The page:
Sometime in the last two years, I lost myself. Like the spin cycle on a washer, I couldn’t hold onto anything stable that defined me. In 2004, I had arrived in the U.S., a fresh faced teenager and now I was nearing 30 in the midst of America’s reckoning with its systemic racism and my own grapple with identity as a Black Kenyan immigrant. The trauma of living in a Black body in America was becoming too much. Meanwhile, I had never felt more Black, yet significantly less Kenyan and less African—an unsettling thing when these are the things meant to define you.
When I talked to my diasporic African friends, we talked often of home. When I talked to my Black American friends we talked often of Blackness. But what we all wanted was the sense of belonging. That the spaces we existed in were indeed our homes; places that would protect, love and nurture us. In 2016, courtesy of the Jerome Foundation’s Travel and Study Grant, I got the opportunity to travel and conduct a series of conversations in place on what home means and who we are as a global diaspora of Black folks.
The conversations spanned two continents and three countries with individuals who, collectively, have lived in twelve different countries and identify as African. I imagined each of these dialogues as Letters: letters to each other as Africans, letters to the things we want to remember and the things we have forgotten. Letters to the people we have been and the ones we want to be. With each Letter, I asked the question, “What does home mean to you?” The answers, though not always direct, were illuminating.
*A special thank you to every single person who made the time to sit with me, whether formally or informally in the creation of these letters. And to Ghanaian writer Ama Ata Aidoo’s seminal book, Our Sister Killjoy: or Reflections from a Black-eyed Squint, that gave me the truth I knew had always existed. These Letters are for you, for me, and for anyone who has ever felt lost.
Letters will be published until I have honored every word entrusted to me. Please check in for regular updates.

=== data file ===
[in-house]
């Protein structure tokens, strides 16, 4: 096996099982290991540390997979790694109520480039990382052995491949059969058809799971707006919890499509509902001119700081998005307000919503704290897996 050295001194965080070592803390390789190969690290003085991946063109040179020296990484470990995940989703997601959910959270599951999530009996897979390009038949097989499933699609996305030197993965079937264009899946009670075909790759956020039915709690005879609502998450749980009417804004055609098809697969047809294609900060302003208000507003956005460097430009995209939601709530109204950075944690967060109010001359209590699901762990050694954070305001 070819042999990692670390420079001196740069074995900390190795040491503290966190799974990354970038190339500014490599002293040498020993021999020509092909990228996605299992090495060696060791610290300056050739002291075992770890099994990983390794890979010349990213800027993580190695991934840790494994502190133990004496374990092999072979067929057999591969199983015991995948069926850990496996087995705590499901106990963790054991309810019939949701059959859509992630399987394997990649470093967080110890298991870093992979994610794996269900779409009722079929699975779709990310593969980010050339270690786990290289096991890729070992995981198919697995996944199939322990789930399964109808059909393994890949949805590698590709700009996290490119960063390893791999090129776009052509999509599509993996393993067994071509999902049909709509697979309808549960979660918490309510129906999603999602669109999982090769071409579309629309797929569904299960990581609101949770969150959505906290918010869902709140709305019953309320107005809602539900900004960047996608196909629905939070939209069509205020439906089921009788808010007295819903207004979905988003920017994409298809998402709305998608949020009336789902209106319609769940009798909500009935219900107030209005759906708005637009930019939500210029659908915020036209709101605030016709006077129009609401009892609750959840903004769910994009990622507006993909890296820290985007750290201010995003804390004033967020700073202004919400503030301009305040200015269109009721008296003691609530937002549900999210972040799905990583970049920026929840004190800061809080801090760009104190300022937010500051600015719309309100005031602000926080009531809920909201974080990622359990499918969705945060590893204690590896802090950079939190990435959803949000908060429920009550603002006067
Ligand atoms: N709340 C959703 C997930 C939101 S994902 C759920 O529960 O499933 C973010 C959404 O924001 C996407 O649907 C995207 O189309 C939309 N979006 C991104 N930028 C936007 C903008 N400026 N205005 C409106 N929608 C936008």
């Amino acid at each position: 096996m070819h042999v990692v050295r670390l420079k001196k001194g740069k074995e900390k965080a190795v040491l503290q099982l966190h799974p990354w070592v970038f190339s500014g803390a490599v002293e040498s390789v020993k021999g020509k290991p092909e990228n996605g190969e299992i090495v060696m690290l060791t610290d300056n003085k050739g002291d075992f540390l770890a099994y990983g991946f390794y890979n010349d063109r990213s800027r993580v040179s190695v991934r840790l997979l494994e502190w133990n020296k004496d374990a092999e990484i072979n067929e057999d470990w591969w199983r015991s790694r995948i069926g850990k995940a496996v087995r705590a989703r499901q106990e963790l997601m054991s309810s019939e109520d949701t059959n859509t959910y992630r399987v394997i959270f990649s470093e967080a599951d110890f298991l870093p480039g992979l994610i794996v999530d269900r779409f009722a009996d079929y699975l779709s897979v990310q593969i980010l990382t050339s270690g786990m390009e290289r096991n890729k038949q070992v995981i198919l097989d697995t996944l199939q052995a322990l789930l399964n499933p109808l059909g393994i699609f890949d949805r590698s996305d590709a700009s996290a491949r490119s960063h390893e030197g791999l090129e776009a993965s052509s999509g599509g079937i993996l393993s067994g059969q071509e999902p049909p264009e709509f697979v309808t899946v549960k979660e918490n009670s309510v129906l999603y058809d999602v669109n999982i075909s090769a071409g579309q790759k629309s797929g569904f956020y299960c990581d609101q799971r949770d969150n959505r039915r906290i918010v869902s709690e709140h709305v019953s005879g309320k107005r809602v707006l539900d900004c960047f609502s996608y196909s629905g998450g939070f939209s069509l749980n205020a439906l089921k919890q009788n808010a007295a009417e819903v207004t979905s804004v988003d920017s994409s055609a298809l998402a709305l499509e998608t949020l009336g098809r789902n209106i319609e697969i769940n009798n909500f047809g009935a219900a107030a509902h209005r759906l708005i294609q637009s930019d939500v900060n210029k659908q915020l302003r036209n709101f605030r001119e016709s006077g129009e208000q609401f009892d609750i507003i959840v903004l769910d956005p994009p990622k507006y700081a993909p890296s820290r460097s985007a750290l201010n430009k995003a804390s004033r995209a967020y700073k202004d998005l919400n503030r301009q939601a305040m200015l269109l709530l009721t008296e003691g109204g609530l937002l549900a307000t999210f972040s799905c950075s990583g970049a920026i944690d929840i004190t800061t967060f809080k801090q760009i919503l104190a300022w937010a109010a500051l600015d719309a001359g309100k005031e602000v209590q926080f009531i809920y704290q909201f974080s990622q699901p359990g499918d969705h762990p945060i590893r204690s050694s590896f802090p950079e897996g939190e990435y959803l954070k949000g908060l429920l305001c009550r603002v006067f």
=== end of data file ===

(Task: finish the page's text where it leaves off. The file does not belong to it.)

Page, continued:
I hadn't expected to interview Lucky for Letters, but I have the good sense to never turn down the chance to sit with someone interesting. By the time we were done, Lucky would leave me questioning the Kenyan identity I had held onto with such pride for nearly three decades, bringing to mind Arundhati Roy's words, "What is this love we have for countries?"
I am one week into Nairobi when I meet up with Rageh: a college friend I haven’t seen in years though we’ve always maintained a fondness for each other’s radicalness. Since I last saw him in Minneapolis, he has done stints in London, Somalia and Nairobi. It is early afternoon when he picks me at a coffee shop in South B—one of Nairobi’s southern (and poorer) suburbs.
I met Nimo Farah by pure chance though we had always existed in the same circles—breathing the same dreams and whispering the same wishes. When I met her, she was like frequency moving through air or like the calming motion of the ocean rocking itself to sleep. She was kinetic energy.
Mugo Mukunya is a man who knew me before I knew myself. Who taught me to question everything, reminded me often that “life is not fair,” and inspired a lifelong affair with books. He is a man who has been many things—an effortless charmer and duplicitous often—but to me, he has always been ‘Dad.’ Ours, a relationship bound by blood and geography.